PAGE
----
The Palatine Guard (Italian: Guardia Palatina d'Onore) was a military unit of the Vatican. It was formed in 1850 by Pope Pius IX, who ordered that the two militia units of the Papal States be amalgamated. The corps was formed as an infantry unit, and took part in watch-keeping in Rome. The only occasion on which it saw active service was during the token resistance on 20 September 1870 to the occupation of Rome by Italian government troops.
Today the Pope, in order to have a modern body without an economic contract but with the nobility of the spirit, created the Association of Saints Peter and Paul.
After 1870 and the unification of Italy, the corps was confined to Vatican City where they performed ceremonial functions as a guard of honor. The Palatine Guard were usually seen either when the Pope was in Saint Peter's Square, or when a head of state or other important visitors were received by the Pope. Members of the corps were part-time volunteers, who were not paid for their service, though they received an allowance for replacement or repair of their uniforms. The unit lacked modern weapons and the guardsmen received little training beyond drill in marching and presenting arms. The corps was also the only one in the service of the Vatican to have a full military band.
The Second World War was a high point in the history of the Palatine Guard. In September 1943, when German troops occupied Rome in response to Italy's conclusion of an armistice with the Allies, the Guard was given the responsibility of protecting Vatican City, various Vatican properties in Rome, and the Pope's summer villa at Castel Gandolfo. The guardsmen (mainly Roman shop keepers and office clerks) whose service had previously been limited to standing in ranks and presenting arms at ceremonial occasions, now found themselves patrolling the walls, gardens and courtyards of Vatican City and standing guard at the entrances to papal buildings around the Eternal City. On more than one occasion this service resulted in violent confrontations with Italian Fascist police units working with the German authorities to arrest political refugees who were hiding in buildings protected by the Vatican. At the outbreak of the Second World War in September 1939 the Palatine Guard mustered some 500 men, but the German occupation required the recruitment of additional personnel. By the liberation of Rome in June 1944 the corps had grown to 2,000 men, but at the end of the war the majority of these men left the Pope's service and the unit returned to its pre-war force level.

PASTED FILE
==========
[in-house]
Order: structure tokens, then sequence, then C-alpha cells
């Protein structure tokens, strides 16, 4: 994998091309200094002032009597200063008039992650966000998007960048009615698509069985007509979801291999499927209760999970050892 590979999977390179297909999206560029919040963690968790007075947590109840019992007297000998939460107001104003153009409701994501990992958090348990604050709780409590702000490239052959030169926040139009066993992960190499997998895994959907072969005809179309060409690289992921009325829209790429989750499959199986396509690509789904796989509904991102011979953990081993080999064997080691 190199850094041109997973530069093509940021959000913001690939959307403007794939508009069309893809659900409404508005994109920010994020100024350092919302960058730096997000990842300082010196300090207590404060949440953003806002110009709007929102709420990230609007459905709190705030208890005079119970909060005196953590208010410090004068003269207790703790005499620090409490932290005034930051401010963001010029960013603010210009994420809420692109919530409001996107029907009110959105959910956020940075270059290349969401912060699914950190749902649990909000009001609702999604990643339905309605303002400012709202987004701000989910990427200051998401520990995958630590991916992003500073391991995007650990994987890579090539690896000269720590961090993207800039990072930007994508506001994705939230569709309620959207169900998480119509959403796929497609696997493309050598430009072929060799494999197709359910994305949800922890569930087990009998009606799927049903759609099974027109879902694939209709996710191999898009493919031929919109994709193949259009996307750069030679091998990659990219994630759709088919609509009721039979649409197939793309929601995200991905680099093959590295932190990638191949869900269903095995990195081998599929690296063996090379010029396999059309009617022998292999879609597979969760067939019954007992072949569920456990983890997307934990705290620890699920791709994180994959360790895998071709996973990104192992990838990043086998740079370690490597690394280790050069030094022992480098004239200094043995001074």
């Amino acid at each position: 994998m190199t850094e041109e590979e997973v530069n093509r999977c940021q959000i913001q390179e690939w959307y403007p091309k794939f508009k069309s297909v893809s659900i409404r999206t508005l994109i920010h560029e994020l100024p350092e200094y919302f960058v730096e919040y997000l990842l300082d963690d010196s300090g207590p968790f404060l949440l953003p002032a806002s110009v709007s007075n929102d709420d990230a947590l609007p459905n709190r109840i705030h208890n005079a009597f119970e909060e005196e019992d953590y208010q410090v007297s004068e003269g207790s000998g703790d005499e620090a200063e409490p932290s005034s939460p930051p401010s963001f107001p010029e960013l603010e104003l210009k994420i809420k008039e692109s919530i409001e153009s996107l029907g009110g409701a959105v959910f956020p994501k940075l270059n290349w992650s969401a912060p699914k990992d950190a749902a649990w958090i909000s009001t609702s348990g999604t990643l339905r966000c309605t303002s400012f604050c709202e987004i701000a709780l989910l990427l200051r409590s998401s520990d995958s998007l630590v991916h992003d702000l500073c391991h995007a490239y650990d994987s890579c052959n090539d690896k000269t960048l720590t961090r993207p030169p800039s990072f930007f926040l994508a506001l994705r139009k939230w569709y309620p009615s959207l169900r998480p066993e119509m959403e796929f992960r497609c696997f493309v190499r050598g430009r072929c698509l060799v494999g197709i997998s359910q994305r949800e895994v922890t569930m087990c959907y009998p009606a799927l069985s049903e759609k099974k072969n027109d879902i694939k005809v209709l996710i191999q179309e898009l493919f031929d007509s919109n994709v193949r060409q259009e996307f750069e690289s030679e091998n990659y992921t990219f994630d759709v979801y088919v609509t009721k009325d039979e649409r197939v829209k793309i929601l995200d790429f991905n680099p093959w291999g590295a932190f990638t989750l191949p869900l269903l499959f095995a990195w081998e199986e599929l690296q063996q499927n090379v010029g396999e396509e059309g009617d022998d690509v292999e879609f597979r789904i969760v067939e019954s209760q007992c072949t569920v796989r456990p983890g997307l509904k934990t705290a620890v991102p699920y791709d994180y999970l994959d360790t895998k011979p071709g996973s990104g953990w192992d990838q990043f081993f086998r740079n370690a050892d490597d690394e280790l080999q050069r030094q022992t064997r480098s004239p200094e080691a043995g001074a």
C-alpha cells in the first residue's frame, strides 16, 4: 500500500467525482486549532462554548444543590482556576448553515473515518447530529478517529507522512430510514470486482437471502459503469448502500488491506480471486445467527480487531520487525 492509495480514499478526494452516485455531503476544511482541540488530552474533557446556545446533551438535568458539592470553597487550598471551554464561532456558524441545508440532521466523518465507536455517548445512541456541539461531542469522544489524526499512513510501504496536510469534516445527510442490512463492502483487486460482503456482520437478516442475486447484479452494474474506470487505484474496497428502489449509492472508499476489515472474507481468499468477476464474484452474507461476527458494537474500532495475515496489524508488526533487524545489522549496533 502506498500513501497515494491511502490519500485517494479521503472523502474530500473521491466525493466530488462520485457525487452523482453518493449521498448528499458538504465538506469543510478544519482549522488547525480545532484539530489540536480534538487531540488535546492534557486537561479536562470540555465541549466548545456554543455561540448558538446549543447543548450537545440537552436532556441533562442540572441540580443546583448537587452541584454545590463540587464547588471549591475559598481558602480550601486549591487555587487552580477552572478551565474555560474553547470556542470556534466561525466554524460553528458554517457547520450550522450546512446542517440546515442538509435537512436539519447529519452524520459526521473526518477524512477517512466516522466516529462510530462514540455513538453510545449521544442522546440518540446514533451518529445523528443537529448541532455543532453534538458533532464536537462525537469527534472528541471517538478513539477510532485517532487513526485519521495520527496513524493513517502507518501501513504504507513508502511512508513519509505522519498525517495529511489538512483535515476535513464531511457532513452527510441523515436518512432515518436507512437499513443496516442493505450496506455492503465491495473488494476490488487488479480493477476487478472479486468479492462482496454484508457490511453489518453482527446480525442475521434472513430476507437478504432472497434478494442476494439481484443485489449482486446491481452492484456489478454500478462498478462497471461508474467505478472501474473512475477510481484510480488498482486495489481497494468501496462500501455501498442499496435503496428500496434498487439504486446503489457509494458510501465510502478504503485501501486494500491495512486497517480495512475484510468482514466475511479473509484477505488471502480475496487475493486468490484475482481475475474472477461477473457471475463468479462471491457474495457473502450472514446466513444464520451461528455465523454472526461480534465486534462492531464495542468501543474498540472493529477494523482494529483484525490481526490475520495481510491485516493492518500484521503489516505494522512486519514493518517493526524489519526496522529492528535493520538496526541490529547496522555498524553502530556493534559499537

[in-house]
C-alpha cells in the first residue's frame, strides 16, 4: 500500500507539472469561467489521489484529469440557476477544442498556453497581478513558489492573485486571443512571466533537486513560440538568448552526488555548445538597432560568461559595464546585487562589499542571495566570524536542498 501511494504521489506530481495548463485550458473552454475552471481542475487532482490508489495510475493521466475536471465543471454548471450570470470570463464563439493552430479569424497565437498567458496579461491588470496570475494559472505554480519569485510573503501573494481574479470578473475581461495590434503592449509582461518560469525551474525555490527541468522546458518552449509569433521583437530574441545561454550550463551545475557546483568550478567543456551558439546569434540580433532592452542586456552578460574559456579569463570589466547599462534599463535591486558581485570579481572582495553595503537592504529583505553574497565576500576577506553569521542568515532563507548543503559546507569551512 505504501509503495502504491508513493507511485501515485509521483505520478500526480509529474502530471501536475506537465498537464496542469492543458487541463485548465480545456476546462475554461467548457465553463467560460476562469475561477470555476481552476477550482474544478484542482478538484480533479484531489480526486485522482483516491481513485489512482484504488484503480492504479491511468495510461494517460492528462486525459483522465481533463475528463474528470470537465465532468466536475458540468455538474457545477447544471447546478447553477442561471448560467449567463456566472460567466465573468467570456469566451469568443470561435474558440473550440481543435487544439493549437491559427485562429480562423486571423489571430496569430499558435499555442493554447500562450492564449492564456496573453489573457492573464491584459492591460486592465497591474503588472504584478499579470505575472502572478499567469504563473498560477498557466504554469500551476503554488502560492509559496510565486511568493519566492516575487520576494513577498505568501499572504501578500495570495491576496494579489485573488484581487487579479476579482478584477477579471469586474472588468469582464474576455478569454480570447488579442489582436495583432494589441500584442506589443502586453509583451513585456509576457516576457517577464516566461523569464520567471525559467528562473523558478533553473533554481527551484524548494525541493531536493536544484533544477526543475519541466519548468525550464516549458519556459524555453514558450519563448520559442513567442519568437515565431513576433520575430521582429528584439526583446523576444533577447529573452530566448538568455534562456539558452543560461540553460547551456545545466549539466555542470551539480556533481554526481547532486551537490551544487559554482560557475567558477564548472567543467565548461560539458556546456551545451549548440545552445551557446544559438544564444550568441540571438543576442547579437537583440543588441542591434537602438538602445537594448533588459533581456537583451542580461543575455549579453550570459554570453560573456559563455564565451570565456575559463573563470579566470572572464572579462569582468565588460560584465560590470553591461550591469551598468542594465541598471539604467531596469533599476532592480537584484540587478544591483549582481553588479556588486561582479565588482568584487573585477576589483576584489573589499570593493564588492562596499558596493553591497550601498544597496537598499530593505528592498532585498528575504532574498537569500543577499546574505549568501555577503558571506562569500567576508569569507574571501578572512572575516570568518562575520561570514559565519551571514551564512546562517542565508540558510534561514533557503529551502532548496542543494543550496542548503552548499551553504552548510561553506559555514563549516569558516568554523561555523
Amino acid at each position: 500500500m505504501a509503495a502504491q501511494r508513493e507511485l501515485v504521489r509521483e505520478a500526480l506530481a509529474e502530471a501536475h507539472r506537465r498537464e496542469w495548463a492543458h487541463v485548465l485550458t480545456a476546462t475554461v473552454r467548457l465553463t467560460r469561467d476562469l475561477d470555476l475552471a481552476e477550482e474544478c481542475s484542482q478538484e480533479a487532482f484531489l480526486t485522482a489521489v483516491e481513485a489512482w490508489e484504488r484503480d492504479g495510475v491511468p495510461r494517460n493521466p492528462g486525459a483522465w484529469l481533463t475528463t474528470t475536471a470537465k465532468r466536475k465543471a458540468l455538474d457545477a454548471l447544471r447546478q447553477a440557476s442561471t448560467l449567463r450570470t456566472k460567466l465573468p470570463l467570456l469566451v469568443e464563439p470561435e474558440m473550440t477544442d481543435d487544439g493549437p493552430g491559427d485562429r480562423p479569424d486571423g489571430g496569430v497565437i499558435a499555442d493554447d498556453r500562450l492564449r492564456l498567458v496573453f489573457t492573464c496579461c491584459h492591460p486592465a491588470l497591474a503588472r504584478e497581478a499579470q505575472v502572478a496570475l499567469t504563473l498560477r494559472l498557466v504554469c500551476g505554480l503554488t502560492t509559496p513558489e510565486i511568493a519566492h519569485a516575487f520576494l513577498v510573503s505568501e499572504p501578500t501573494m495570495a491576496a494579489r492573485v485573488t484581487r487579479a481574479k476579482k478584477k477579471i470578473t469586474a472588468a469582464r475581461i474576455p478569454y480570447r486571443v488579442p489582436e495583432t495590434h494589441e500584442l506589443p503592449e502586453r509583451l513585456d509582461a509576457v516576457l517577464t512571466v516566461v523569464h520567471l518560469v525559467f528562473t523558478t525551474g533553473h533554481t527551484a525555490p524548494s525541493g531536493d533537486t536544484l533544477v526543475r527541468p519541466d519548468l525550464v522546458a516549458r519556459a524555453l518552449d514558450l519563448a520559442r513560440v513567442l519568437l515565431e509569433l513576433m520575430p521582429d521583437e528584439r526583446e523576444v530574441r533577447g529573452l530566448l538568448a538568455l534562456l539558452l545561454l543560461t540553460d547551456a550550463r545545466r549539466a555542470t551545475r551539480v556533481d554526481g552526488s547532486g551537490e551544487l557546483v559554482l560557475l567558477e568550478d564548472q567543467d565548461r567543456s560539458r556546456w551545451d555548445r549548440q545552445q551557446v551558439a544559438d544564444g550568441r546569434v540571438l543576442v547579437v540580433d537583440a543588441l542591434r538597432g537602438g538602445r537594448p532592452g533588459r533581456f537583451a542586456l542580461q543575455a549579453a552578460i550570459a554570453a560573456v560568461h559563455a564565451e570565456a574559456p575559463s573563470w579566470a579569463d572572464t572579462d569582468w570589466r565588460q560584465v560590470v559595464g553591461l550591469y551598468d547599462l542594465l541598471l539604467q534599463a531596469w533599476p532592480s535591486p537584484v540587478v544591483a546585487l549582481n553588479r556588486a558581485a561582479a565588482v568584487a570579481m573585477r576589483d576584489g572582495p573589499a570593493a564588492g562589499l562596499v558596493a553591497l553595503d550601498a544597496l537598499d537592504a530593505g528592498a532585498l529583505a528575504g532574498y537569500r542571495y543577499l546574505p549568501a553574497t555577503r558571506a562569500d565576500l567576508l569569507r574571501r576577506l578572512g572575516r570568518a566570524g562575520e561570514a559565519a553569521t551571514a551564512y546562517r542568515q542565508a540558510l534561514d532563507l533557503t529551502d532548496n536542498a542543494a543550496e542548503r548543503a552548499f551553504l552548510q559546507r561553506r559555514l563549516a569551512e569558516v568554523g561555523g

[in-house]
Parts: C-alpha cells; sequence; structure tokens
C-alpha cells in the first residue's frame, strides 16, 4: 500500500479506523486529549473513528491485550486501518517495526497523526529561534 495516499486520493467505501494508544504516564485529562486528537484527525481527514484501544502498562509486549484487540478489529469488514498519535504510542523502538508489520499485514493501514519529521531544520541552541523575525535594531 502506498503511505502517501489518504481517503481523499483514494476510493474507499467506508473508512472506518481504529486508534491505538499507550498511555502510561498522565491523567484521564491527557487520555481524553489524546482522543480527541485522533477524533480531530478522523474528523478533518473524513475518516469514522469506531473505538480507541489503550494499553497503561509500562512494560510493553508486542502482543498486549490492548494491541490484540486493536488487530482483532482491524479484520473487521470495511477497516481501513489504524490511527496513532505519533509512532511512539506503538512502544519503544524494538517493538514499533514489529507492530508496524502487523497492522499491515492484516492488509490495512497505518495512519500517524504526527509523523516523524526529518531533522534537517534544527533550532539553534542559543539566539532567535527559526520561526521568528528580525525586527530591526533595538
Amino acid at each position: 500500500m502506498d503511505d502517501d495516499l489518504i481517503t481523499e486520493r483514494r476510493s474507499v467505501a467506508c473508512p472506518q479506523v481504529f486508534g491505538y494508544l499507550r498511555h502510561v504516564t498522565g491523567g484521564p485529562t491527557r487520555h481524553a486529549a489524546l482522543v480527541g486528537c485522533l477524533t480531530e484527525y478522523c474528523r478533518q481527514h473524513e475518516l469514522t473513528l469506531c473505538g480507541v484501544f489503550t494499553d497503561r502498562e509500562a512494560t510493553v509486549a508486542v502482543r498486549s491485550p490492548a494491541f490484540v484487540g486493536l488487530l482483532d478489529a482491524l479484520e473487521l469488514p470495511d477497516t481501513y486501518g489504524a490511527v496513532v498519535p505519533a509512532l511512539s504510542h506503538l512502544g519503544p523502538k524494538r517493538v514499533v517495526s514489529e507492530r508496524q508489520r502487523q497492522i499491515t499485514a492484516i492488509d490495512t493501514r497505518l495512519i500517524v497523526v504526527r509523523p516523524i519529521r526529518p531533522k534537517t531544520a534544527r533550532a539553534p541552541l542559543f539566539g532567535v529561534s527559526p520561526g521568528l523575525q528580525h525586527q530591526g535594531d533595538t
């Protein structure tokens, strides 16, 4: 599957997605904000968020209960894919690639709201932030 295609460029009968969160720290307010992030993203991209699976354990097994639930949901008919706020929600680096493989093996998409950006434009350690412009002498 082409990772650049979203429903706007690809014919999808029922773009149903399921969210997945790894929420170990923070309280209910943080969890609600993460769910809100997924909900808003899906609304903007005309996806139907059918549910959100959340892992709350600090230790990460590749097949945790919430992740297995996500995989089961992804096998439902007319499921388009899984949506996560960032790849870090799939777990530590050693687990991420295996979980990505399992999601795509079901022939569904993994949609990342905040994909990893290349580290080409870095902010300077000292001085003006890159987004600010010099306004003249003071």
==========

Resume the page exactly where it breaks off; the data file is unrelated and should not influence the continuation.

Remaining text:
Throughout most of its history the Palatine Guard wore a nineteenth-century uniform comprising a shako or kepi, dark blue tunic and light blue trousers. During World War II armed members of the Guard undertook patrols and guard duty in a practical field uniform consisting of grey overalls and red beret.
The corps, along with the Papal Gendarmerie and the Noble Guard, was abolished on 14 September 1970 by Pope Paul VI as part of the reforms of the Church following the Second Vatican Council. Before it stood down it was transformed into the Papal Honor Guard (Guardia d'Onore del Papa). Former guardsmen were invited to join a new group called the Saints Peter and Paul Association (Italian: Associazione SS. Pietro e Paolo), whose statutes were approved by the Pope on 24 April 1971. This civilian association supports charitable, educational, and religious programs in Rome.
- "The Force of Destiny - a History of Italy since 1796", 978-0-713-99709-5
- David Alvarez, The Pope's Soldiers: A Military History of the Modern Vatican (Lawrence, KS: University Press of Kansas, 2011), pp.263-264
- Fedeltà Palatina. Rome: 1946. pp. 36, 125, 216-17
- Rinaldo D. D'Ami, p12 World Uniforms in Colour vol. 1 - the European Nations, S B N 85059 031 0
- Levillain 2002, p. 1095.